Archive for the ‘sketchbook’ Category
Last year I mentioned that I walk our dog, Carla, at the Richmond Bay Trail. For about two years now, I’ve gone there almost every week, often three or four times in a week. Lately, I’ve sometimes taken along a watercolor block to do a quick sketch while Carla waits with a surprising amount of patience, then I add the watercolor at home. The main idea is just to find something and finish it quickly before Carla gets restless, but the real effect has been to deepen my appreciation of the San Francisco Bay. Such a great place to live near.
They’re a little cropped as thumbnails, uncropped below.
I’ve stopped at the Berkeley Rose Garden several times this year, first in February while everything was dormant, then a couple of times as the roses were starting to wake up, and once recently with everything in full bloom. IThe Rose Garden is a WPA project from 1937, a terraced amphitheatre with a 220 foot long pergola topped by climbing roses. A gardener friend recently said she’d never checked it out because she’s not a rose person, but the roses are only part of the appeal. I’m not a rose person either, but the pergola and the stonework and even the sadly culverted creek running beneath the terraces all have a classic 1930′s Berkeley style. One of the iconic Berkeley places.
The city says that the pergola was suggested by Bernard Maybeck, though someone else executed the actual design. It’s one of my favorites, and probably the one I would see in my head if I ever looked up the word pergola in my private mental dictionary.
April is landscape architecture awareness month and landscape architects everywhere are raising awareness, Anita included. She’s leading a bicycle tour of several landscape architecture projects in San Francisco on Sunday. Last year she was sick and I ended up leading the tour. I was a bit leery, but it turned out to be pretty fun and I recommend it to anyone who wants to bicycle around San Francisco for a few hours. We went to several projects, with the highlight at Levi’s Plaza, Lawrence Halprin’s masterpiece. My favorite ‘built’ landscape in the Bay Area, it blows me away every time I see it, and it was interesting to see a group of people experience it for the first time. Everyone got all smiley. After the tour, I went back a few times to take photos and do some watercolors. I love that big fountain.
Anita put up a post about the bike tour on the ASLA-NCC blog. Looks like Halprin’s work was again the highlight, with Levi’s Plaza of course, but also the much maligned fountain at Justin Hermann Plaza. When I led the tour the previous year, everyone agreed that the fountain was pretty ugly to look at. But after we went into the fountain and experienced the water, we all had a completely different opinion, unanimously agreeing that the experience was fantastic.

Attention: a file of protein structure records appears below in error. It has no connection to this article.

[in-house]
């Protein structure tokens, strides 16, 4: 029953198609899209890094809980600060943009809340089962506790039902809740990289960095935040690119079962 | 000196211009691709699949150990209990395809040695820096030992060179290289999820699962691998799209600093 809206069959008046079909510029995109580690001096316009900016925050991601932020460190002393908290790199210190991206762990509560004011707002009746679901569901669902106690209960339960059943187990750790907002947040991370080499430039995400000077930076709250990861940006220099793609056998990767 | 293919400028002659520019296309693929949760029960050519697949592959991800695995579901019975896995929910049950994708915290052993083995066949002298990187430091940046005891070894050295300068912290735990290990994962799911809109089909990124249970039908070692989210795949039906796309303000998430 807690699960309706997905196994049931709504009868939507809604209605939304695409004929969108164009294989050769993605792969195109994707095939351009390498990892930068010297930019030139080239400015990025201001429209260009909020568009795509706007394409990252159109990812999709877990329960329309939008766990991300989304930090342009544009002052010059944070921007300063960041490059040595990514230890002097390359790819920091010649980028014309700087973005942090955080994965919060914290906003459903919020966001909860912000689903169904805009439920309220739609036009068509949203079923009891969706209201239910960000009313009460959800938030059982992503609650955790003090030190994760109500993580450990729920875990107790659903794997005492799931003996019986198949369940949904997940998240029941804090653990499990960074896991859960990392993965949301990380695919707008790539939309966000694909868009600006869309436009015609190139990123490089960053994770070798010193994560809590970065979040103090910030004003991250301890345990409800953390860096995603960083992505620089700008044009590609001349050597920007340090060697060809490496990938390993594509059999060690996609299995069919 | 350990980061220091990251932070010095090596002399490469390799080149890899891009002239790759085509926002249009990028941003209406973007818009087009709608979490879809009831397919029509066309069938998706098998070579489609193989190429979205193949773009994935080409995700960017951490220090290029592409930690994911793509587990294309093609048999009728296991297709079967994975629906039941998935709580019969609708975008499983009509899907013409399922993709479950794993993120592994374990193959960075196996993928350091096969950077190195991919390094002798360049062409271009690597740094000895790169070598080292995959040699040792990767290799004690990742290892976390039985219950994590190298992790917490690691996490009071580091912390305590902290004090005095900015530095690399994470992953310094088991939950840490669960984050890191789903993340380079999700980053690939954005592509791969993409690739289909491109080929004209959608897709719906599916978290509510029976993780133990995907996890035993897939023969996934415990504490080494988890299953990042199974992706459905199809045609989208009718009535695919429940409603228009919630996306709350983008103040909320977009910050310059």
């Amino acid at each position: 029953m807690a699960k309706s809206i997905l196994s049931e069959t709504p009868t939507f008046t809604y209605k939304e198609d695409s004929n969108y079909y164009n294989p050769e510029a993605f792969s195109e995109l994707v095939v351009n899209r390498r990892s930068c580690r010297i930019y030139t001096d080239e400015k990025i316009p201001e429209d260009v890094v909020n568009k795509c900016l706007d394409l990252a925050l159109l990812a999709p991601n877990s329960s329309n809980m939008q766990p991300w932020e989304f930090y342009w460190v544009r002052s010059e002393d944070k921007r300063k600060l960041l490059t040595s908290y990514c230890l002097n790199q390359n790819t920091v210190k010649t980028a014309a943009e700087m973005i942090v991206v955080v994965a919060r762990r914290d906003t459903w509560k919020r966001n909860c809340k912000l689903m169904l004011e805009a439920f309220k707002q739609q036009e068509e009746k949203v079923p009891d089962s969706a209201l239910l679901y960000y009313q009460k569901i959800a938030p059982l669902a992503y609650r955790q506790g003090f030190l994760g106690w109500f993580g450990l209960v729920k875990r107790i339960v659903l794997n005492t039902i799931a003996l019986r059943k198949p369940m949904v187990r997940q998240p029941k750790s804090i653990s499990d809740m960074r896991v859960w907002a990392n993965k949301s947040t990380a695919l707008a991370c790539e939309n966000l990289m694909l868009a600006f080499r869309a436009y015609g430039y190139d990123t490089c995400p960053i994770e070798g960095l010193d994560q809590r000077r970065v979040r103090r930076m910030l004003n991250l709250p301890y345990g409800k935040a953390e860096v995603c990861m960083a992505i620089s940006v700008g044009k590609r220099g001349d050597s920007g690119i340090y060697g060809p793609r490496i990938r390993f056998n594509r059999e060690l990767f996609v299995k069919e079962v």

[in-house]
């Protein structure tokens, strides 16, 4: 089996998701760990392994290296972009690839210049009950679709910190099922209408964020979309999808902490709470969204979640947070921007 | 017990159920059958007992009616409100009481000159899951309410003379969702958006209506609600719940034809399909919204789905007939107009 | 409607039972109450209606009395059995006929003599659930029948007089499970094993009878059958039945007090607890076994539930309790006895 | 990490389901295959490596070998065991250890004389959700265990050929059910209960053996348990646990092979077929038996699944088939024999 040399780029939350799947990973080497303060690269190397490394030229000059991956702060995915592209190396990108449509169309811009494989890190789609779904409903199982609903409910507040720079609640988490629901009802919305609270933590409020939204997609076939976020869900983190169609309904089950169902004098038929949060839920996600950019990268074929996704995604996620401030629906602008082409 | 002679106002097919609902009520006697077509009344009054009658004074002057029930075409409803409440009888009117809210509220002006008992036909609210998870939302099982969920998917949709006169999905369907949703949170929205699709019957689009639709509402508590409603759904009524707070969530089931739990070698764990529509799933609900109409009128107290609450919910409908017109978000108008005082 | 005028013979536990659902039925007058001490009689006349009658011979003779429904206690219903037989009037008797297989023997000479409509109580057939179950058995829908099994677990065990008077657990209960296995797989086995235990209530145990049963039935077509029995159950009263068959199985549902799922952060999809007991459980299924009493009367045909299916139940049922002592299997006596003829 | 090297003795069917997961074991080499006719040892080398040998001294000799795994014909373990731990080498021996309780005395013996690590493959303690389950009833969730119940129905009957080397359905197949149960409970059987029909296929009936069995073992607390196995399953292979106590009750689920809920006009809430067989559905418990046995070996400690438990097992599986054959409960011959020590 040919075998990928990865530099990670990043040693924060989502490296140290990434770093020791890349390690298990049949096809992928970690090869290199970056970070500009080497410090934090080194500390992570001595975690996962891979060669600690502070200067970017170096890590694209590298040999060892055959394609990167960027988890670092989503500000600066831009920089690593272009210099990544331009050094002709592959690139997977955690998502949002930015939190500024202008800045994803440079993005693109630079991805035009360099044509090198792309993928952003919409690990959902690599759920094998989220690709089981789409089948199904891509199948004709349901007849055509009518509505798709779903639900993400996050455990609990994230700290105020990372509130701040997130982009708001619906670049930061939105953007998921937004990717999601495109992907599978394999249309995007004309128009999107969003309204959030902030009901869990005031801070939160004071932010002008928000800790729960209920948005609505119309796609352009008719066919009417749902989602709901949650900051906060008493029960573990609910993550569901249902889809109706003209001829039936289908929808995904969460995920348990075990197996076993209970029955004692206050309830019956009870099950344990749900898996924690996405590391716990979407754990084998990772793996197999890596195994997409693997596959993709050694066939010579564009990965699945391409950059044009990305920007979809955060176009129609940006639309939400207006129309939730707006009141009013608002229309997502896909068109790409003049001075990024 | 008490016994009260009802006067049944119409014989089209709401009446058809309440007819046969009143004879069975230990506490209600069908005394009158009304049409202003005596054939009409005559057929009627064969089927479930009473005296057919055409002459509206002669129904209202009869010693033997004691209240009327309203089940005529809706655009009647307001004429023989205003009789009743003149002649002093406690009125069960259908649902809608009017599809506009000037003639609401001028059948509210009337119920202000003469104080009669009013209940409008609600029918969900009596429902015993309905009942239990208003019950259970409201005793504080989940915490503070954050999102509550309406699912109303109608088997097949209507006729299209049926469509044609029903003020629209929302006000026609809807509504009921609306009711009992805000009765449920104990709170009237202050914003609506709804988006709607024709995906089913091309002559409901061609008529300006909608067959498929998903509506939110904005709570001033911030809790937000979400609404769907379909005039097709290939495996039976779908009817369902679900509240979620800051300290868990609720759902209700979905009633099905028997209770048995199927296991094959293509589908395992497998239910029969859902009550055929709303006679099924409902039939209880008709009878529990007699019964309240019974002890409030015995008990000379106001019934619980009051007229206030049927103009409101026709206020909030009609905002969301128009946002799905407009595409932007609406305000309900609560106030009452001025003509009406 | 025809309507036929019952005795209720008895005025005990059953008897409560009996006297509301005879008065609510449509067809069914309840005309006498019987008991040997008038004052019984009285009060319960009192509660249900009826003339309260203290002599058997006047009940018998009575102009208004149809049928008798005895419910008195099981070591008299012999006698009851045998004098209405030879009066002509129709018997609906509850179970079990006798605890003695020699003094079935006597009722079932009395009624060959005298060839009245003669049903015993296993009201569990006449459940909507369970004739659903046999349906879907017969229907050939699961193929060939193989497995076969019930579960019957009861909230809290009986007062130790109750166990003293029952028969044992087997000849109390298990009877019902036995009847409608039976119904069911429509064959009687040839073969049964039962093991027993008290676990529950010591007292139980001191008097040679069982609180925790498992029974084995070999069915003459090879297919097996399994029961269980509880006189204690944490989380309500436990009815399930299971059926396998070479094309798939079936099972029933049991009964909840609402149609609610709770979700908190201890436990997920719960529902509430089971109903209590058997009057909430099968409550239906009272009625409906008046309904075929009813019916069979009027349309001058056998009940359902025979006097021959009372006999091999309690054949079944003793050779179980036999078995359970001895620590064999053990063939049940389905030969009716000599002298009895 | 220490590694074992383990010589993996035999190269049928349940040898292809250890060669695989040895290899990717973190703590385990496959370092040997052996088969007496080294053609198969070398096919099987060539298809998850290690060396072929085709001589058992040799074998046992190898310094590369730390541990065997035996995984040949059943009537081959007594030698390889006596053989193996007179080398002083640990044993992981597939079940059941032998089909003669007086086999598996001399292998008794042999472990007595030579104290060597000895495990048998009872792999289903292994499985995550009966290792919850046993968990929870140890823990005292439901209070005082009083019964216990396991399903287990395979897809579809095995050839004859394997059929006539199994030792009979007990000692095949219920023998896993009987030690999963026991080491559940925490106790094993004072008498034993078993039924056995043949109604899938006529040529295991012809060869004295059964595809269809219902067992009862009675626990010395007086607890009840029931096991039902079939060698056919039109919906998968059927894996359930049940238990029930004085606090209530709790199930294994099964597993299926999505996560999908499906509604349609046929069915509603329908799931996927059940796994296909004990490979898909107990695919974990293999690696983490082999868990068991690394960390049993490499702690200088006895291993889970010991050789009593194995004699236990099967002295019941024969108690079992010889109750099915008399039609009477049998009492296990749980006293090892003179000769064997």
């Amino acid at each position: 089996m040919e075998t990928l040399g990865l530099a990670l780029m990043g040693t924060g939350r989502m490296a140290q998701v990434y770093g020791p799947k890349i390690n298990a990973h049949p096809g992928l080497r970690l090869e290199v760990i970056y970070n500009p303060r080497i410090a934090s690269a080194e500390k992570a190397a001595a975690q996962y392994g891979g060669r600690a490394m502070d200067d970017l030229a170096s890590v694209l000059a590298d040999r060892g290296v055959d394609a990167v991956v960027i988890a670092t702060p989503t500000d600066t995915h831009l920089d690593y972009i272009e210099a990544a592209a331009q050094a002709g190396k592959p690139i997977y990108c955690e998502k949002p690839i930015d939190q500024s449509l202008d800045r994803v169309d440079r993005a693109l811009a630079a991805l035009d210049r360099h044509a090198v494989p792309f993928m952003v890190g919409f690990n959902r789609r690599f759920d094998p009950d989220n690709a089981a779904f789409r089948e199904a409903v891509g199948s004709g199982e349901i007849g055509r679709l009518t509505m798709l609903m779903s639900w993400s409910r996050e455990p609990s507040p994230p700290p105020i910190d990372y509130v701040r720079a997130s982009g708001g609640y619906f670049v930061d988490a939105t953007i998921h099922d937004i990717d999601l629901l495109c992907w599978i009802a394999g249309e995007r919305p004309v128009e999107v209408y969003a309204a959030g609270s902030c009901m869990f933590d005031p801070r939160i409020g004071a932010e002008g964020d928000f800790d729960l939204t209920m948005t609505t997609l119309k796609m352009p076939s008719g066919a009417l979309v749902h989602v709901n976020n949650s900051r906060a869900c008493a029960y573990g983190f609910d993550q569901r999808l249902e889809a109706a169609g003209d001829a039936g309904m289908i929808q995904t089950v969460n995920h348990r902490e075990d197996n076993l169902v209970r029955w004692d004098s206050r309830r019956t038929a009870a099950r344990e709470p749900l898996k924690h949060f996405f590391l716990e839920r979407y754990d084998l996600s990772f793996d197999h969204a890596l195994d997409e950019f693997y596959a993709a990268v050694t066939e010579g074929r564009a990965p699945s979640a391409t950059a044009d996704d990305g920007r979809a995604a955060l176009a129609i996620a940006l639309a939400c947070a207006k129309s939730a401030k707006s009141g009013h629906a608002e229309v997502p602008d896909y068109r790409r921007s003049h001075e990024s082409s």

Happy New Year everyone. I’m off for a few weeks of camping in the mountains down in southern Arizona. Last year I made a resolution to spend more time drawing, and I actually followed through pretty well, better than I probably expected. This year I’m not sure what my resolution would be, maybe to explore a bit more. Lately, I’ve spent a lot of my leisure time re-visiting favorite places (such as Lover’s Leap, above), so this year it might be good to focus a bit more on places I’ve never been and fill in a few gaps in my internal map of the world. In which case a trip to Arizona is a good start. When I get back I should have some drawings and photos to post.
I went up to Blake Garden last week. I thought the recent storm might have made it messy or brought down branches from some of the big old specimens, but the garden was the healthiest and tidiest I’ve ever seen it. There wasn’t much in bloom — a few irises, a few narcissus, Tagetes, a manzanita variety, cyclamen, coyote brush, a few other things — but all of the foliage was bright and cheerful. There have been some beautiful days since the big storm, short and sweet.
This is probably the last of my summer sketchbook, this time from a little further south and a couple weeks later, in the Bear Valley area. This year I’ve been to Tuolumne, Loon Lake, and now Bear Valley, pretty good for one summer. I’m hoping to make it up the mountains one more time before the snows, but we’ll see.
These first three watercolors are from Spicer Reservoir. It has more of a bathtub ring than Gerle and Loon lake, but it’s nice. I wasn’t aware of any hiking trails around the reservoir, so I walked along the shoreline, boulder hopping and swimming from the rocky peninsulas.
I had a minor plein air adventure at the reservoir. While I was sitting at a picnic table, working on this one of the dam, a couple came and settled themselves down in the sand about thirty feet away, a little behind me. I didn’t pay much attention to them, and I’m thinking they didn’t notice me either, because a little while later I realized they were sharing the kind of intimate moment which is not usually shared in front of other people. With my watercolor stuff spread all over the table and the watercolor wet and half-completed, I ended up just putting headphones in my ears and ignoring them. I’m still a little taken aback.
I also went to Calaveras Big Trees State Park along the same highway, a little bit lower in elevation. Great park, amazing trees. I think the sequoia groves there are better than the ones in Yosemite. I did a couple of watercolors at a swimming hole on the Stanislaus River running through the park. I set up in a more visible place, on a big rock in the river, and no one there showed me anything I didn’t want to see.
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